The enthusiasm of a cry of ‘GOOOOOL’ that lasts several seconds is one of the most beloved parts of watching the beautiful game
Watch any Spanish or Portuguese-language commentary of a football match and you’ll be graced with the familiar, elongated monosyllabic cry of “GOOOOOOOOOOOOOOOOOL!” whenever a player scores, no matter how big or small the game.
It is a signature component of Spanish-language commentators, who scream the word with an incredible amount of gusto and passion.
But why do they celebrate strikes in such a way? Goal takes a look.
Why do Spanish & Portuguese commentators shout “gooooooooool”?
Screaming “goooooool” during matches by commentators has been a tradition throughout Spanish and Portuguese-speaking countries for decades.
The first known instance of the phenomenon dates back to 1946, 14 years after the first ever football game was broadcasted live on Brazilian radio.
Sao Paulo announcer Rebello Junior had stretched out his scream of “gol” (“goal” in Portuguese/Spanish) to the heavens until he was out of breath, which encapsulated the joyous, frenetic passion of the fans celebrating in the same stadium – and then broadcasting that same emotion to the rest of the world.
The energy that was so evident in Junior’s voice is something that is so familiar to any football fan, since that kind of celebratory joy is the universal language.
“When it comes to narrating a goal in soccer,” said Jose Carlos Araujo of Radio Transamerica, who is known as one of the most famed executors of the celebration, “there’s a big dose of artistry involved.”
In 1958, columnist Max Gehringer wrote that Swedish football fans in the stadium turned to where Brazilian sportscaster Edson Leite was positioned every time a goal was scored just to watch him scream “GOOOOOOOL”.
The cries that originated all over Latin America were then carried over to other European countries. Spain-based commentators since have adopted the celebration, and German broadcasters have their own version in which they scream “TOOOOOR” (“Tor” is German for “goal”).
The cry became popular with Spanish-language broadcasters in the United States when Andres Cantor arrived at Univision to commentate on the 1990 and 1994 World Cups. He was already known amongst Spanish-speaking audiences, but his cries of “GOOOOL” became especially famous in the 1994 World Cup – which earned him an invitation to an appearance on “The Late Show with David Letterman” where he re-enacted his celebratory cries.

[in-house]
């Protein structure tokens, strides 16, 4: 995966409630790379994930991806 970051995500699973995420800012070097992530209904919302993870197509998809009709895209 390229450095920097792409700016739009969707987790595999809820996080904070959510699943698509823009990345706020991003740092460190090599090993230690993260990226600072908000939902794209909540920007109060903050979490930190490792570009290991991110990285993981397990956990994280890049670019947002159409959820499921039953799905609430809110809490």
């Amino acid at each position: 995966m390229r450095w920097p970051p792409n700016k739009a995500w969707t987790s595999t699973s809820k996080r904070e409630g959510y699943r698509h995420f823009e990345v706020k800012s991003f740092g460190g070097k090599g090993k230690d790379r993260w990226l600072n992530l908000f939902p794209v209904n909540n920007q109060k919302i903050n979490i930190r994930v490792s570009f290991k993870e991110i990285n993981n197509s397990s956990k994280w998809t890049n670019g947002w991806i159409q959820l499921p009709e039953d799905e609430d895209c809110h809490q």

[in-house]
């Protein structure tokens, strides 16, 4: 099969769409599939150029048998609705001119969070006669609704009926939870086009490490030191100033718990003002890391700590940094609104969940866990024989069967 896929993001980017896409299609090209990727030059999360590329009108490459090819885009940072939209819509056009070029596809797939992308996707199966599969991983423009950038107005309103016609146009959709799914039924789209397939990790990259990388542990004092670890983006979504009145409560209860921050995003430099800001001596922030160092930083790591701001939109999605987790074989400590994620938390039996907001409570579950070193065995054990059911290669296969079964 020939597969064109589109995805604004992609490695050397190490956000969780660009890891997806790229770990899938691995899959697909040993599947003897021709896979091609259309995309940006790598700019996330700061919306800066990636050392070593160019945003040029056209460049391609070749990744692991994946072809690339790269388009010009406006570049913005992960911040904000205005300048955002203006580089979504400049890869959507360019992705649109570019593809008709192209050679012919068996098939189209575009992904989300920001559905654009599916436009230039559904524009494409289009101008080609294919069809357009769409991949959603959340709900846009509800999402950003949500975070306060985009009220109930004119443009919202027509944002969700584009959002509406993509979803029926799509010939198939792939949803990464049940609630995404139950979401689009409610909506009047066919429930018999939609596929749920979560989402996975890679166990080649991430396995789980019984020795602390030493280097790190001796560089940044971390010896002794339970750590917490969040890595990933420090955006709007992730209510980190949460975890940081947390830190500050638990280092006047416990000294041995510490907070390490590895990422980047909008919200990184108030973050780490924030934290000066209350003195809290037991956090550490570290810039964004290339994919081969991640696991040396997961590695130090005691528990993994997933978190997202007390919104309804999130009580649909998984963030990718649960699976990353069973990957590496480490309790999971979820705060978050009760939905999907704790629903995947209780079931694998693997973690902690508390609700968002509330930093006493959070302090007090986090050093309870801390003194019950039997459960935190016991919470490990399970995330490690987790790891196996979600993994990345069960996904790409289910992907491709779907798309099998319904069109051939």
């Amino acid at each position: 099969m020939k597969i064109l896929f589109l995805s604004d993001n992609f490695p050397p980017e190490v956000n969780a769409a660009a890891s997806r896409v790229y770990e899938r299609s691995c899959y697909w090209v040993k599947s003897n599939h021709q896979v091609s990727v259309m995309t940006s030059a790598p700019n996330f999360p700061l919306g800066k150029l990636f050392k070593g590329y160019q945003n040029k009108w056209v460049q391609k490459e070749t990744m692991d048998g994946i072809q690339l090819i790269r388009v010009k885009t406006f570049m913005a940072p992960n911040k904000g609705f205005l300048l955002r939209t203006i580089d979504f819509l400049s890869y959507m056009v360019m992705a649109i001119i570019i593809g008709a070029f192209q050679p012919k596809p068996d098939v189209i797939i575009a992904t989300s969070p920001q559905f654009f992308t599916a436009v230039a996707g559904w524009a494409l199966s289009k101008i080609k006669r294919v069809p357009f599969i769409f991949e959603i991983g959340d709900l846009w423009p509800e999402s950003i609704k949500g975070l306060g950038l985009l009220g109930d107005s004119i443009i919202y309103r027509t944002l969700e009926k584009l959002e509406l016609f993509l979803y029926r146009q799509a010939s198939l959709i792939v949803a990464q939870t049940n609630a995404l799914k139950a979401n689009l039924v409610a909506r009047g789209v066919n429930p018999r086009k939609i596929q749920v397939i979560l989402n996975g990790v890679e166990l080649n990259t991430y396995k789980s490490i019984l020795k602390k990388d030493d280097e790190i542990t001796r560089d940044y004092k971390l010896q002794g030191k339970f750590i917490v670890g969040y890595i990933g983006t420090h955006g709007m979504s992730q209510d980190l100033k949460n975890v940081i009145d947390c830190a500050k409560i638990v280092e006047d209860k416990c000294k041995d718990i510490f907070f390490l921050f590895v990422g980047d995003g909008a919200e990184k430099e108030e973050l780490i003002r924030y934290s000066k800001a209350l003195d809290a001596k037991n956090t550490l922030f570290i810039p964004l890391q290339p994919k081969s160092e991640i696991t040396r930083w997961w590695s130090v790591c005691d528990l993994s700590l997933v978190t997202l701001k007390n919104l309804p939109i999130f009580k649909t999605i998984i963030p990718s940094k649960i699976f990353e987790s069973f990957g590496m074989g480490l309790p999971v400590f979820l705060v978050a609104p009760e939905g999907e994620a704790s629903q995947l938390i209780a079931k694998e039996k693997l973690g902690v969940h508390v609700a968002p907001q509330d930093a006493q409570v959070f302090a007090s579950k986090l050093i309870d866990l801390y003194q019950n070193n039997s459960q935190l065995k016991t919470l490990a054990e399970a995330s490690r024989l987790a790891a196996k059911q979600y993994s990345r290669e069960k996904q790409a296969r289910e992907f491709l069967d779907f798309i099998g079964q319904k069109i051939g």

“It’s very flattering when [fans] recognise you, and it’s very funny when people start yelling their guts out in front of you,” Cantor told CNBC.
“Basically I’ve lost my identity. Many people know me by name, but many people say, ‘Hey, you’re Mr. Goal!’ so it’s like, OK, let me change my last name from Cantor to ‘Mr. Goal’.”
Cantor became synonymous with the cries of “GOOOOL” in the U.S., just when North Americans started showing more of an interest in football.
“I called every single game of the ’90, ‘94 and ’98 World Cup,” he says. “That was 50-some games in a month. That was very strenuous on the voice, so I took voice lessons with a voice coach that Gloria Estefan used.”
Having to scream “GOOOOOOOL” for several minutes on end is, of course, no easy feat, and requires great vocal skill and technique.
“It will depend on how much air I have in my lungs, really,” explains Cantor. “Sometimes, I live the game with so much passion and intensity, a 90th minute goal will find me very, very tired.
“But… I’ve never timed myself, it just goes on the merit and importance of the goal I am calling.”
Galvao Bueno, a famous sportscasters in Brazil, compared the cry it to “a tenor’s high C,” which is one of the most difficult notes a tenor’s voice can hold.
“It’s your crowning achievement,” said Bueno. “Or your moment of defeat.”
“On days I’m narrating, I don’t drink coffee,” commentator Alex Escobar has said. “And the day before, I don’t drink alcohol.”